Meanwhile, the World is Burning

It seems like every day – and often more frequently than that – a new scandal erupts from the White House. From appointments, to resignations, to Russia, to botched executive order roll-outs, to immigration crackdowns, to declaring media “the enemy of the people,” to an array of other fast and furious things that I can’t even remember at this point, it’s certainly been an eventful 5 weeks (??!!) since Donald Trump’s inauguration.

Maybe that’s the price we pay for having elected a political novice into the most important political role in the world.

The president does not seem overly concerned about too many of these scandals – but then again, he does not seem overly concerned about much beyond his own self-image. He has a Republican-majority Congress content to sit on its hands to keep its own party in power. He has all the billionaires and Wall Street tycoons he wants perched happily atop his Cabinet, ready to swoop in and nix regulations to benefit himself and his fellow rich buddies. He has determined that his masterful skills in comprehension don’t require him to engage in virtually any on-the-job training, including reading in-depth security briefings (“graphs and succinct bullet points” are reportedly necessary for any intelligence information the president receives). Rather than actually work for the people who elected him, the newly inaugurated president of the United States spends most of his time watching cable TV news, reading a selection of news articles about himself and impulsively Tweeting furious insult-laden responses toward whatever (or whomever) particularly offends his fragile ego. And the man who criticized Obama while on the campaign trail for taking too much time for vacations and golf games has already racked up millions of dollars on the taxpayers’ dime to jet off to his luxury Mar-a-Lago resort in Florida not once, not twice, but three times – spending 11 of his first 33 days in office playing extended golf games and enjoying some fine dining to decompress from all the hard work of halfheartedly attempting to do his job for a few days.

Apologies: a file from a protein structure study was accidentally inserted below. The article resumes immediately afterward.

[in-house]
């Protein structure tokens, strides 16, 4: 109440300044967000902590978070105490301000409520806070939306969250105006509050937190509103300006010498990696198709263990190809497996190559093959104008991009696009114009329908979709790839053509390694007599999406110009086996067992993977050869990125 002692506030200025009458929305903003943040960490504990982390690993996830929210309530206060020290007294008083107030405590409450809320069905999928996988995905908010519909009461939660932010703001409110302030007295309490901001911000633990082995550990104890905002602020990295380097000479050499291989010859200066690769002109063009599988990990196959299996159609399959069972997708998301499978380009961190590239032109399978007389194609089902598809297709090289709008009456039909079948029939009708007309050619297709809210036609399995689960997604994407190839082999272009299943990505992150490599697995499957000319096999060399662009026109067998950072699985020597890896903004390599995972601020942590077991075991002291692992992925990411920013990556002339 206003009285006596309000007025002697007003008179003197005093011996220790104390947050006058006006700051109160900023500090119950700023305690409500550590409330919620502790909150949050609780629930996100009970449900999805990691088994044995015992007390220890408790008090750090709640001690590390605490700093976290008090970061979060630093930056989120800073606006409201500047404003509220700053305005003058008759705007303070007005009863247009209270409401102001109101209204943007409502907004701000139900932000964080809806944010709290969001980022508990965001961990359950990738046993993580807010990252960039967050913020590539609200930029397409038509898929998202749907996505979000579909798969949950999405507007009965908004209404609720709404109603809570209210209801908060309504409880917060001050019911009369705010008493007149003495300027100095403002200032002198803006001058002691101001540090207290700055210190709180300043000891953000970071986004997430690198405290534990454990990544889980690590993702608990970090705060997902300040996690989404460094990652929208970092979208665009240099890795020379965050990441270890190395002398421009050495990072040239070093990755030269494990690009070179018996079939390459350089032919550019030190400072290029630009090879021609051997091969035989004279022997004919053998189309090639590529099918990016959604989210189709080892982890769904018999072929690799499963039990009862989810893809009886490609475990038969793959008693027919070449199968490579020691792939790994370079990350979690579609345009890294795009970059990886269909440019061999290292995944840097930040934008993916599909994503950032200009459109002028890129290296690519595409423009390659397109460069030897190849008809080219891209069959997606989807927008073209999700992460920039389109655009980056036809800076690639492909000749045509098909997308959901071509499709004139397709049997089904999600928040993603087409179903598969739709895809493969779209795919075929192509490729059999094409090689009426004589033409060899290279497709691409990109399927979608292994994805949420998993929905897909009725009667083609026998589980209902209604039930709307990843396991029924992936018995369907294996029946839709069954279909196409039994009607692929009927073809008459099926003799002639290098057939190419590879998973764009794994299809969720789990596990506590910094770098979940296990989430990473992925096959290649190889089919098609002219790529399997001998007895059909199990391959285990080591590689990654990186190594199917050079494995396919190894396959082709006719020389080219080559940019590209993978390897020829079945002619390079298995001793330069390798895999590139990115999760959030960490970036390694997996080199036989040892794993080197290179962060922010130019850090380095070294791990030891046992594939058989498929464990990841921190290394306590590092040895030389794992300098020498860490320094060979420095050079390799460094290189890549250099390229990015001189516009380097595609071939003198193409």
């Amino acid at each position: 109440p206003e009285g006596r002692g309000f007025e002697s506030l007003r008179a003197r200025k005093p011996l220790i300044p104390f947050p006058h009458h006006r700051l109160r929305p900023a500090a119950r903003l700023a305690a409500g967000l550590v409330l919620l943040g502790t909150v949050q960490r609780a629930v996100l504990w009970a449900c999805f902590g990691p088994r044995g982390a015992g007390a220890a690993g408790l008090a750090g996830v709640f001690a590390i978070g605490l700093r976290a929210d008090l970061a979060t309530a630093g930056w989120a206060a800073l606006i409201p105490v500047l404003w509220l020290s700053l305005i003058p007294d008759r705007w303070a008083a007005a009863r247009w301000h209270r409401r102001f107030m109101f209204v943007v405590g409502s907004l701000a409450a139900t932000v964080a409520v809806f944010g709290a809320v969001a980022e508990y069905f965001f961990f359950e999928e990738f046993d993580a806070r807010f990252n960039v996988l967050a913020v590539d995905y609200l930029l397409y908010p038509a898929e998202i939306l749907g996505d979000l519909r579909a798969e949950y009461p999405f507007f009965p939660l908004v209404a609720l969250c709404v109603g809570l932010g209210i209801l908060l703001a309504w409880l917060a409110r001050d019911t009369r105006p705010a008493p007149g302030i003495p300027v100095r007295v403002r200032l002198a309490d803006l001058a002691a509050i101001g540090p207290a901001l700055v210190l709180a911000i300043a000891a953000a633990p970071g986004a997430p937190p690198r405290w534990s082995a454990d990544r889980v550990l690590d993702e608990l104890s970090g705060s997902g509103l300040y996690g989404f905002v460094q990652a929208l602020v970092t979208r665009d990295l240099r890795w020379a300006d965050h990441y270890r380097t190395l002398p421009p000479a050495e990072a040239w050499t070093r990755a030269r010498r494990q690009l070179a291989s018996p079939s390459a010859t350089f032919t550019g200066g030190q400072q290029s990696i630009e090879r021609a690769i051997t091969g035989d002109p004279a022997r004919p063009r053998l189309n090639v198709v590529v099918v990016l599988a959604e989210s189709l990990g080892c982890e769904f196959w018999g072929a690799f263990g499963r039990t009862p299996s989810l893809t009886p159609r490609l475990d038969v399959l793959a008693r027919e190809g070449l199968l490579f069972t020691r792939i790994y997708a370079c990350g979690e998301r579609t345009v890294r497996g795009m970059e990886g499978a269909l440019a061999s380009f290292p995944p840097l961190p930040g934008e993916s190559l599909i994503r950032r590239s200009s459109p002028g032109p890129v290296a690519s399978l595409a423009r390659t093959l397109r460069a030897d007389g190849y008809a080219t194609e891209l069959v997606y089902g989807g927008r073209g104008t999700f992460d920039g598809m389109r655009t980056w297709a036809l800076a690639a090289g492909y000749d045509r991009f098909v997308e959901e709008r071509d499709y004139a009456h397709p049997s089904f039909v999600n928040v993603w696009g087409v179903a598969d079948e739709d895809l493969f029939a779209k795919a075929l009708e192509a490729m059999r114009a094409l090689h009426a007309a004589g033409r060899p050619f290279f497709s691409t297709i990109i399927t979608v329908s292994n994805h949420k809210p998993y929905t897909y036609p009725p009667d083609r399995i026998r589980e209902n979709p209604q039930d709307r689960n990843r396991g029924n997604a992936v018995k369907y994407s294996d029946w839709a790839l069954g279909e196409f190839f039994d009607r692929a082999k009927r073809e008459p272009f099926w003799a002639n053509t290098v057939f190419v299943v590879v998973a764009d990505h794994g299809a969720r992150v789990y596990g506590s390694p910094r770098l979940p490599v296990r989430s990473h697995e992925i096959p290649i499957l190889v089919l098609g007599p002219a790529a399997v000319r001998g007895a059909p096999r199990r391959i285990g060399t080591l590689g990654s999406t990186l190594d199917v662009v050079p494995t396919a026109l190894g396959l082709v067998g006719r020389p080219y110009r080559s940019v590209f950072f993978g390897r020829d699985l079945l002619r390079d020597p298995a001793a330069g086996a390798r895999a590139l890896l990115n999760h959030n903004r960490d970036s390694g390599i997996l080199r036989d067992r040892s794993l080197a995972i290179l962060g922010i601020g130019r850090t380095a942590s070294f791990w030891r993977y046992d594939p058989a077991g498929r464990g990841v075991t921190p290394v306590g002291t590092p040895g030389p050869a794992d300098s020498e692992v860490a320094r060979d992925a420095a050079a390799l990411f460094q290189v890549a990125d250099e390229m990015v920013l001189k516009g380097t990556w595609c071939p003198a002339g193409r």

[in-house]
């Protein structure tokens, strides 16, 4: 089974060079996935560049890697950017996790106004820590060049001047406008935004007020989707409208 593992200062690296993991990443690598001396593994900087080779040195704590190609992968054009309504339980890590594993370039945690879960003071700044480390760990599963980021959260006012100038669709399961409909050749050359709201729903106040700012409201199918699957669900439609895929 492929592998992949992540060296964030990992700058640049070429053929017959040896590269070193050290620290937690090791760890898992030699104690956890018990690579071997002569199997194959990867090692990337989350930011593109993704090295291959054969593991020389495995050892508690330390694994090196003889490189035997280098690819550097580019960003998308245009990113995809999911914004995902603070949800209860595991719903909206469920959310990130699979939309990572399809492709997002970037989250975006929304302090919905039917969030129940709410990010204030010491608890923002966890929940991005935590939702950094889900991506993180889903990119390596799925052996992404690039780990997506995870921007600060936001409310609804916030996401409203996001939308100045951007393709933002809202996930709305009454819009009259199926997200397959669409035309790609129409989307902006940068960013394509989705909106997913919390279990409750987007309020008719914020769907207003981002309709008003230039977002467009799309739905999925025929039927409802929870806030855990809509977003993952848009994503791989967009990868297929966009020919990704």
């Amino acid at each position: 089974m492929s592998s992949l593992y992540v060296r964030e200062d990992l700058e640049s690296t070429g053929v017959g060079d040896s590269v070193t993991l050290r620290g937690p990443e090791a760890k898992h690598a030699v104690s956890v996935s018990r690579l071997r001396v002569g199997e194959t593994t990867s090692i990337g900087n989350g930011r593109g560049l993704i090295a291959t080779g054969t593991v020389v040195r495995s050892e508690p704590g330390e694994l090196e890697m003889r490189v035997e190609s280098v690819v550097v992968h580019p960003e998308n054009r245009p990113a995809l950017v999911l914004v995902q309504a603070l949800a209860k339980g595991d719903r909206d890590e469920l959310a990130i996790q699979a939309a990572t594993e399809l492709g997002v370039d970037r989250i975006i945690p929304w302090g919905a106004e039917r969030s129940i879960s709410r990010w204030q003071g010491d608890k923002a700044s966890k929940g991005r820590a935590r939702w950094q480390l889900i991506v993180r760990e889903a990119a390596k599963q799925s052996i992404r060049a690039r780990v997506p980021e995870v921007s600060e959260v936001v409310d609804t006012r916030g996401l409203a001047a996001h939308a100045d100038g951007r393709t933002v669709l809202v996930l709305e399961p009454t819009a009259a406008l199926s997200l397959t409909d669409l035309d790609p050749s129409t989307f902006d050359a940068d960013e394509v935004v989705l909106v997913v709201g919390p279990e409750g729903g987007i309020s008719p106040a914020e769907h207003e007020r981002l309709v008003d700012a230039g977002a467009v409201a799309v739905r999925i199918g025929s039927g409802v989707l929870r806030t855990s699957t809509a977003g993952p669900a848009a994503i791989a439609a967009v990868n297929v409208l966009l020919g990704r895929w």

But I digress. I’ll admit, it’s hard not to. The stories coming out of the current administration are frenetic and prolific. The president himself appears to be a one-man circus.

Did you know, though, that all this insanity isn’t even the point of this post? I know. Crazy. The president seems to highjack every story these days, and apparently my own thoughts play out no differently.

So…what is the point? You may be wondering. More or less, it is this: that despite all the current turmoil in American (and global) politics, there is a huge looming crisis on the horizon that doesn’t give two poops about Donald Trump, Congress, American citizens or any other global inhabitants. And if you haven’t guessed it yet, please don’t let your eyes glaze over when I tell you that this crisis is climate change.

Yes, climate change. Climate change. CLIMATE CHANGE. People must be sick of hearing about it by now. It’s been a talking point for decades, including when it was described in the more narrow terminology of global warming. “Stop talking about climate change!” is something I imagine many people thinking in their internal monologues, especially after happening to click into some article or another about starving polar bears or melting ice shelves. “I don’t want to hear about the stupid polar bears! I just want to live my life! LA LA LA.” (That’s kind of the rest of the internal monologues I imagine, in case that wasn’t immediately clear.)